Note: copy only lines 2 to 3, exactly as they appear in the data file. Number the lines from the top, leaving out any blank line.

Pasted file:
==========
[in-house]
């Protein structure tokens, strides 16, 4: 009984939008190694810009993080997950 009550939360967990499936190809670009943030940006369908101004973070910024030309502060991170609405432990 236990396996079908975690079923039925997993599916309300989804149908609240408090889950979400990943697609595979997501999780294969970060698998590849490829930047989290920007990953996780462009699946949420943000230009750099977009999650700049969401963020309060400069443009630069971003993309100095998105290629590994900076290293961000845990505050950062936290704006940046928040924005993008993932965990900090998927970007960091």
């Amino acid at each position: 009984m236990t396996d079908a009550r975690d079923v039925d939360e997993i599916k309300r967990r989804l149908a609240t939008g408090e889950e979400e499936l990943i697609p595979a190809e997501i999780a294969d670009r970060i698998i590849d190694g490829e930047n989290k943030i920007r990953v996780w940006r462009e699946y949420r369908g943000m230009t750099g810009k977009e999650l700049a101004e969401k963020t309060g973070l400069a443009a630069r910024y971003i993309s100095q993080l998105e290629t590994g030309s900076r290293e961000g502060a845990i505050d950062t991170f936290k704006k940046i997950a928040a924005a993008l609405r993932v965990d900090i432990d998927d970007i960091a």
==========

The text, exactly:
């Protein structure tokens, strides 16, 4: 009984939008190694810009993080997950 009550939360967990499936190809670009943030940006369908101004973070910024030309502060991170609405432990 236990396996079908975690079923039925997993599916309300989804149908609240408090889950979400990943697609595979997501999780294969970060698998590849490829930047989290920007990953996780462009699946949420943000230009750099977009999650700049969401963020309060400069443009630069971003993309100095998105290629590994900076290293961000845990505050950062936290704006940046928040924005993008993932965990900090998927970007960091």
């Amino acid at each position: 009984m236990t396996d079908a009550r975690d079923v039925d939360e997993i599916k309300r967990r989804l149908a609240t939008g408090e889950e979400e499936l990943i697609p595979a190809e997501i999780a294969d670009r970060i698998i590849d190694g490829e930047n989290k943030i920007r990953v996780w940006r462009e699946y949420r369908g943000m230009t750099g810009k977009e999650l700049a101004e969401k963020t309060g973070l400069a443009a630069r910024y971003i993309s100095q993080l998105e290629t590994g030309s900076r290293e961000g502060a845990i505050d950062t991170f936290k704006k940046i997950a928040a924005a993008l609405r993932v965990d900090i432990d998927d970007i960091a």